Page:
We Want You!: The Targeted Recruitment of Youth

American Museum of Natural History dinosaur cart with teen docents

By Nick Martinez, Neal Ramus and Andrea Motto with support from Danielle Marino and Catherine Paisley

The world is rapidly growing, becoming more interconnected and increasingly diverse. Diversity means many things, from gender equality, to racial and socioeconomic equity. Many cultural institutions have out-of-school-time classes, internships, volunteer experiences, and research opportunities for students but many institutions have difficulty attracting a diverse group of youth that reflects the populations in the communities they serve. The American Alliance of Museums report, Demographic Transformation and the Future of Museums, states that “The U.S. population is shifting rapidly and within four decades, the group that has historically constituted the core audience for museums—non-Hispanic whites—will be a minority of the population.” Museums in the U.S and abroad must address how they recruit young people and make sure programs reflect the diversity of their communities, or run the risk of only serving a rapidly reducing portion of the population. By addressing staff diversity, removing unnecessary admission barriers, effectively engaging students and developing solid partnerships museums can reach diverse populations of students that have been reluctant to attend programs in the past.

American Museum of Natural History teens with visitors

American Museum of Natural History teens with visitors

When planning for recruitment and admission to selective programs, think like a teenager.  How are you “selling” your program? Is it selective? Elite? Nerdy? Academic? Fun? The words you choose have a big impression on student perception, and will affect who applies. Are you recruiting through educators, community groups, and peer organizations that students trust? Guidance counselors and science teachers are not always the most trusted mentors, so find out where students go for information and promote through those venues.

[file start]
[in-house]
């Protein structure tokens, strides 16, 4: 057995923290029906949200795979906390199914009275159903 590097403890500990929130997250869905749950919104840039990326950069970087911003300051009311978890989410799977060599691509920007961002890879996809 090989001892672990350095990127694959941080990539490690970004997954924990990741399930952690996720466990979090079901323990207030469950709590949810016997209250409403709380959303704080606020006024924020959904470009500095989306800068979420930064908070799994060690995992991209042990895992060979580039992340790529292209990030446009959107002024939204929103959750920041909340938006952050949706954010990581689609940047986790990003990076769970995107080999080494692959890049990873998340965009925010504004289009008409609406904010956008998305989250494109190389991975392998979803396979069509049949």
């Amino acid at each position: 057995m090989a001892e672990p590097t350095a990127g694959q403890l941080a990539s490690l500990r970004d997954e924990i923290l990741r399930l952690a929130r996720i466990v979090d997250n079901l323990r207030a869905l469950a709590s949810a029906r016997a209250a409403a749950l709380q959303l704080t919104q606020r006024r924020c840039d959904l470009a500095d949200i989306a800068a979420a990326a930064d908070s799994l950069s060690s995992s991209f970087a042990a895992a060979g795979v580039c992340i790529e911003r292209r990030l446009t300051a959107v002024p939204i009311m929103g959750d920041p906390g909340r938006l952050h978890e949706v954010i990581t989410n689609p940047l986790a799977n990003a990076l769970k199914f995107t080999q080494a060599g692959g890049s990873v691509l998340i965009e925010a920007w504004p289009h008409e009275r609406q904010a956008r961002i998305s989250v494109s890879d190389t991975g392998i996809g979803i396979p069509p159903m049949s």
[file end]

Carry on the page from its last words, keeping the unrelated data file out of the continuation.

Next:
Think about what components of your application are easy for students to access and give you the information that you need. Transcripts and recommendation letters can be challenging for students to acquire, so if they aren’t a huge part of your decision-making process, leave them out. High grades and test scores may be a prerequisite for academically intensive experiences, while other programs value characteristics like resiliency. Are you looking for ability or for potential for growth? Do you want the top of the class or the student who has yet to find their niche? This will dramatically affect who you select and who chooses to apply.

California Academy of Sciences teens with visitors

California Academy of Sciences teens with visitors

Developing partnerships is an effective way of recruiting large numbers of students that fit the population you are looking to serve. Reach out to CBO’s, nonprofits, local schools/universities that work with young people and are looking for new ways and new resources for those young people. Each partnership is unique and has its’ own challenges but a great partnership can fulfill the needs of both your and their institutions.

Asking busy students to remain committed to a singular project for months or years requires that program appeal to academic, cultural, social, practical, and emotional needs. Offer youth opportunities to become producers and not just consumers of knowledge. Exhibit production projects, advisory boards, and paid work experiences, create paths for young people to contribute to the mission and goals of the institution. Successful youth programs create a rich sense of community among participants, where students from diverse places with diverse interests can come together in a safe space to learn, grow, argue, and create. Don’t ask students to change to assimilate to the institution, but rather examine experiences that youth have with the dominant institutional culture to ensure and shift values and norms to ensure that we accommodate different ways of being.

The Franklin Institute STEM Scholars Program students

The Franklin Institute STEM Scholars Program students